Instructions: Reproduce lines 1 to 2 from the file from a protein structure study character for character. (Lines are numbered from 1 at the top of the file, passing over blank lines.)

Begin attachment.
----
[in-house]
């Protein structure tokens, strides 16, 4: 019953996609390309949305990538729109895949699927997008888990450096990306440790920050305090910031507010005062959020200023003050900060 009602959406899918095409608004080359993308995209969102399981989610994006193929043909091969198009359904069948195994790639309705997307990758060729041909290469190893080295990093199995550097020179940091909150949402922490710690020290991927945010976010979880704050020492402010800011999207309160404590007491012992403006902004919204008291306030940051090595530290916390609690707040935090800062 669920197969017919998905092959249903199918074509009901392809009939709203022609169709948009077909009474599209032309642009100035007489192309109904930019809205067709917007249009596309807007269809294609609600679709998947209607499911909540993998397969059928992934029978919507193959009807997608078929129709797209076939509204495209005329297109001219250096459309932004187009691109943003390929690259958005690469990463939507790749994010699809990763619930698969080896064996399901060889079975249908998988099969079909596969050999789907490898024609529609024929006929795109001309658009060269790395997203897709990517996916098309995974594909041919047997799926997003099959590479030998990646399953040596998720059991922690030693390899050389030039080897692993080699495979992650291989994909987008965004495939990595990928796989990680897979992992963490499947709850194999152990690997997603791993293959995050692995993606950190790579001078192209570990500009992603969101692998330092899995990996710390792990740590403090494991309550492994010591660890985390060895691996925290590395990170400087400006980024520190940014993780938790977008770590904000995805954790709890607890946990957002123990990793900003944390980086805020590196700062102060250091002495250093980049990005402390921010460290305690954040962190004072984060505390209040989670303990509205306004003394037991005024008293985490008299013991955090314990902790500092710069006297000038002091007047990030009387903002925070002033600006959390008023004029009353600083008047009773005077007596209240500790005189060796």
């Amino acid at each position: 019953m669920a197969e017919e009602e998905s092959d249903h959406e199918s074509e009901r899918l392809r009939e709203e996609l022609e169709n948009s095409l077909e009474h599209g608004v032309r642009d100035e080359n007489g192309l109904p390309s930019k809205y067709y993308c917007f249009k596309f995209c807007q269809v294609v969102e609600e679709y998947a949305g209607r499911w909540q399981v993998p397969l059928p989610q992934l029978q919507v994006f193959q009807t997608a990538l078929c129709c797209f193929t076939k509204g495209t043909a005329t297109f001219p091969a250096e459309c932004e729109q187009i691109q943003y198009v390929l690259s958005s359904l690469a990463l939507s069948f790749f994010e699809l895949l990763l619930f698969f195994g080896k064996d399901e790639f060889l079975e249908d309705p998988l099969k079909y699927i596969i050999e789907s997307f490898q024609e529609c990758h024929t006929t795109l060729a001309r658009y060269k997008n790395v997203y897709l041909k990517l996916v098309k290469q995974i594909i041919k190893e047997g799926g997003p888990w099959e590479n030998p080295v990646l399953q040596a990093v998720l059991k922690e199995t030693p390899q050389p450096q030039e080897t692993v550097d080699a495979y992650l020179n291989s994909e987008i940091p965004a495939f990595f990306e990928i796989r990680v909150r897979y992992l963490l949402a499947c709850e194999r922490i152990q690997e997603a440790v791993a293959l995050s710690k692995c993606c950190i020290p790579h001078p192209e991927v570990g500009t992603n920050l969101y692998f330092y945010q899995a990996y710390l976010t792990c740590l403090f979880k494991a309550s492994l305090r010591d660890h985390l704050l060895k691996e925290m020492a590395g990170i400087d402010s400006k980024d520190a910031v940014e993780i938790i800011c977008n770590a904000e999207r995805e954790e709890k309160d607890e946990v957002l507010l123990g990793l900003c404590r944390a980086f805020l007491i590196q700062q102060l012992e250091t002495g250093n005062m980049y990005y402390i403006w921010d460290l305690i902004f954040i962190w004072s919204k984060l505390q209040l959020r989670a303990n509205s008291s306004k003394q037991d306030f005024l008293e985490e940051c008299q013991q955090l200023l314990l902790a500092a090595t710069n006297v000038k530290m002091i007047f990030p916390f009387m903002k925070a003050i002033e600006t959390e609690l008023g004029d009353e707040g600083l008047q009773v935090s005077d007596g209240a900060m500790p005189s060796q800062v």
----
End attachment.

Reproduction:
[in-house]
């Protein structure tokens, strides 16, 4: 019953996609390309949305990538729109895949699927997008888990450096990306440790920050305090910031507010005062959020200023003050900060 009602959406899918095409608004080359993308995209969102399981989610994006193929043909091969198009359904069948195994790639309705997307990758060729041909290469190893080295990093199995550097020179940091909150949402922490710690020290991927945010976010979880704050020492402010800011999207309160404590007491012992403006902004919204008291306030940051090595530290916390609690707040935090800062 669920197969017919998905092959249903199918074509009901392809009939709203022609169709948009077909009474599209032309642009100035007489192309109904930019809205067709917007249009596309807007269809294609609600679709998947209607499911909540993998397969059928992934029978919507193959009807997608078929129709797209076939509204495209005329297109001219250096459309932004187009691109943003390929690259958005690469990463939507790749994010699809990763619930698969080896064996399901060889079975249908998988099969079909596969050999789907490898024609529609024929006929795109001309658009060269790395997203897709990517996916098309995974594909041919047997799926997003099959590479030998990646399953040596998720059991922690030693390899050389030039080897692993080699495979992650291989994909987008965004495939990595990928796989990680897979992992963490499947709850194999152990690997997603791993293959995050692995993606950190790579001078192209570990500009992603969101692998330092899995990996710390792990740590403090494991309550492994010591660890985390060895691996925290590395990170400087400006980024520190940014993780938790977008770590904000995805954790709890607890946990957002123990990793900003944390980086805020590196700062102060250091002495250093980049990005402390921010460290305690954040962190004072984060505390209040989670303990509205306004003394037991005024008293985490008299013991955090314990902790500092710069006297000038002091007047990030009387903002925070002033600006959390008023004029009353600083008047009773005077007596209240500790005189060796």